Trip to Plums WIll Leave You Wanting More


There was little fanfare in 1994 when Plums Cafe opened on a busy stretch of East 17th Street. It attracted a small band of Costa Mesa customers with its limited menu of sandwiches and salads.

In those early years, I often had Saturday lunch there with friends who lived in the neighborhood, thoroughly enjoying the seared ahi Nicoise salad and the delectable lamb burger. Secretly I hoped that this fine addition to a part of town pocked with fast-food joints and chain restaurants would someday expand its menu and become the quaint, good-quality bistro-type restaurant the area needed.

Apparently, owner Kim Jorgenson shared this feeling. After her initial success, she began to enlarge the menu with more ambitious breakfast items, ranging from alder wood-smoked salmon hash to the deep-dish skillet-baked pancake called a Dutch baby. In addition, she added some specialty entrees like pan-fried Idaho trout and medallions of tenderloin grilled with mushrooms.

Soon her little restaurant was packed with customers for breakfast and lunch, so she closed for a few months to remodel, enlarging the kitchen, removing some shelves of gourmet groceries, expanding the dining room and adding more tables to the patio. When Plums reopened, it had blossomed into a tasteful 100-seat restaurant that was that rarest of things in Orange County: a relaxed, high-quality eatery lacking pretension and high prices.

The new Plums has earned much critical praise for its diverse breakfast menu. What's impressed me most on returning there after the renovation are the improvements to the lunch menu. This is no longer only a sandwich and salad spot (although you won't go wrong with either); Jorgenson is now making more substantial dishes too.

One example is the grilled salmon and fennel slaw. As she does with so many of her ingredients, Jorgenson has Chinook salmon flown in fresh from the Pacific Northwest. Chinook salmon is slightly fattier and more lightly smoked than Atlantic salmon, and Jorgenson plays off its strong flavor with a coarse whole-grain mustard crust. The grilled filet is served on a tasty fennel slaw infused with basil oil. This is a tantalizing dish, and at $10.95, it's about $5 less than comparable dishes at nearby Newport Beach seafood restaurants on the bay front.

Although Jorgenson doesn't get her Idaho trout from the wild (it's farm-raised), her fried trout entree is nonetheless a delight. The fish is thick and tender, with the bones removed but not the skin. It's fried with lemon butter and capers, and a light lemon flavor permeates the fish, while the capers add a perfect salty tang. It comes on a bed of chewy wild rice.

It's rare enough to find trout in a local restaurant, but Plums actually has two trout dishes, the other being a breakfast item, "campfire trout." It's cooked in the traditional outdoors method, rolled in cornmeal and pan-fried, and served with eggs, potatoes and two thick, crisp strips of outstanding pepper bacon from Oregon.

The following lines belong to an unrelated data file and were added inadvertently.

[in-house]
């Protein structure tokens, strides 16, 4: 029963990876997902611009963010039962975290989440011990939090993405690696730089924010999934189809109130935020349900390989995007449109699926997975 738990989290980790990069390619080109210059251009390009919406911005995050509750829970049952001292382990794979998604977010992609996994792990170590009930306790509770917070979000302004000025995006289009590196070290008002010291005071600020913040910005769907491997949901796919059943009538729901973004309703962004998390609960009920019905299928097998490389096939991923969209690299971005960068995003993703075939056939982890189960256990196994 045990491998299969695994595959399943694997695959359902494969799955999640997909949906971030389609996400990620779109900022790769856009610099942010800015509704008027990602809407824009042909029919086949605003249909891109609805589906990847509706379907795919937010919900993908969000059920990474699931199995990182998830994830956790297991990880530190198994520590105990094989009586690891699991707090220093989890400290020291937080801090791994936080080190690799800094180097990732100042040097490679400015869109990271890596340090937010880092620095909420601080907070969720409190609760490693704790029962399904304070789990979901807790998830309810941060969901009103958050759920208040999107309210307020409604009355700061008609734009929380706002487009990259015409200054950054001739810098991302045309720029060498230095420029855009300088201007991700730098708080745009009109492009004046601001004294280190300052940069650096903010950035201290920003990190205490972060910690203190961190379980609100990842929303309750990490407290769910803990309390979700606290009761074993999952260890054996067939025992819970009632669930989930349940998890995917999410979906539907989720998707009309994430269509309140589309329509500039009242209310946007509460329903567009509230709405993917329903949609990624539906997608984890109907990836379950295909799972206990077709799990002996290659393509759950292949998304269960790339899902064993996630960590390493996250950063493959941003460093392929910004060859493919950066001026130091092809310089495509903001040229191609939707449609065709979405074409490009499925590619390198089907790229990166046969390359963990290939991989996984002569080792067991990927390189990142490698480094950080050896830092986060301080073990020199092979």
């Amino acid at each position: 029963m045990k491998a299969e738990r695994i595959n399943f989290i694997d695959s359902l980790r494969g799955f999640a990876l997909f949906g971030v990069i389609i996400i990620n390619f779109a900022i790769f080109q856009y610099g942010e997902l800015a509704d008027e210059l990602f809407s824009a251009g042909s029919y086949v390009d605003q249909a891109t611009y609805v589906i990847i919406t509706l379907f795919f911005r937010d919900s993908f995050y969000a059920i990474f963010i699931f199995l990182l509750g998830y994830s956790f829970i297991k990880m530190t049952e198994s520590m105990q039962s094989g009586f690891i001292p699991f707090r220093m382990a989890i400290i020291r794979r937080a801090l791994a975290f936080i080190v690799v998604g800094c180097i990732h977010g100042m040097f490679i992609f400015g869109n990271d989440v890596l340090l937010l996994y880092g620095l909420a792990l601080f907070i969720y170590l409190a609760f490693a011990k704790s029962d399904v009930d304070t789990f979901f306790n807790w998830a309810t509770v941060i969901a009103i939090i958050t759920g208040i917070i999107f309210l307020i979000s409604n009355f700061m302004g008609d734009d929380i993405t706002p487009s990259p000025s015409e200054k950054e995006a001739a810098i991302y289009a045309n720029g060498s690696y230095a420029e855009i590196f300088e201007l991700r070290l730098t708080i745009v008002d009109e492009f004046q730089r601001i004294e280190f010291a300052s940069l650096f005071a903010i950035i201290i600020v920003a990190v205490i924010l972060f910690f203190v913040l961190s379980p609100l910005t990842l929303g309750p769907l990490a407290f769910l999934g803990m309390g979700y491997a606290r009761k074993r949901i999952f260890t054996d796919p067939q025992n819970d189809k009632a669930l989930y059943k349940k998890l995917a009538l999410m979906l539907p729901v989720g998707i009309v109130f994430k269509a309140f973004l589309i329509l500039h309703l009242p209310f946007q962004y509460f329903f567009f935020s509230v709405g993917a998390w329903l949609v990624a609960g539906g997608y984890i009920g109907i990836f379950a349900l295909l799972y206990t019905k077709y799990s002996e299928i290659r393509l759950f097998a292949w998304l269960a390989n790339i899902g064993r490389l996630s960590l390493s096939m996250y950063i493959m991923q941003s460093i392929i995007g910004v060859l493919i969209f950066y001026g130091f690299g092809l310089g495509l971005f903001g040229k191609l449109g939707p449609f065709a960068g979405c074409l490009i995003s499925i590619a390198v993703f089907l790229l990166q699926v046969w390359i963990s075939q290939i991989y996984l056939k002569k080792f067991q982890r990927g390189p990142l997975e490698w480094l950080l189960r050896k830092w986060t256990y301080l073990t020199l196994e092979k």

Jorgenson gets the delicious apple-honey sausage and pepper ham from Oregon too, along with other ingredients such as fennel, cranberries and hazelnuts. She's even featured the work of Oregon-born artists on her walls. Did I mention that Jorgenson is an Oregon native?

The prime tenderloin beef doesn't come from Oregon, however. Plums sautes two 3-ounce medallions with mushrooms and serves them on a toasted baguette. There is a delicate note of garlic mingling in the husky flavor of these juicy steaks.

Jorgenson infuses her two other meat offerings with subtle herbs and spices as well. The confetti meatloaf, served on toasted baguette bread as a sandwich, is tempered with chopped vegetables and distinct note of cumin, which gives it almost a curry flavor. The wonderful lamb burger is a meaty, slightly gamy patty brought to life with garlic and fresh oregano. The addition of aged feta cheese brings a sharp taste.

I've eaten the lamb burger many times, and after my last visit to Plums, I called Jorgenson and asked why she makes this unique burger. "I wanted to add lamb to the menu and have it affordable," she said. The lamb burger is $8.95 and comes with a salad topped with sliced strawberries and balsamic dressing.

Although Plums offers no appetizers, it does serve a soup of the day and a salmon chowder. The chowder is rich and creamy and filled with good-sized chunks of smoked salmon and potatoes, but to my taste it doesn't have the zest of a good clam chowder. I tend to be a New England traditionalist on the whole subject of chowder.

Overall, Plums has made a great leap forward by adding top-quality entrees to an already strong breakfast and lunch menu. The next step is dinner, a possibility Jorgenson is strongly considering. While it's risky to tamper with something that works so well, it would be interesting to see what sort of creative, Pacific Northwest-inspired dishes she could add to a dinner menu, not to mention what kind of wine list she could cull from the growing number of excellent Oregon and Washington wineries.

As I did years ago, I hope Jorgenson again expands Plums' offerings. I can assure her that an eager audience of at least one awaits.

Price range from $5.95 to $11.95 for breakfasts, $5.95 to $10.95 for salads, $6.95 to $7.50 for sandwiches, and $6.95 to $11.95 for grilled items and specialty entrees.

* Plums Cafe, 369 E. 17th St., Costa Mesa. (949) 722-7586. Monday-Friday, 7 a.m.-3 p.m; Saturday, 8 a.m.-4 p.m.; Sunday, 8 a.m.-3 p.m.

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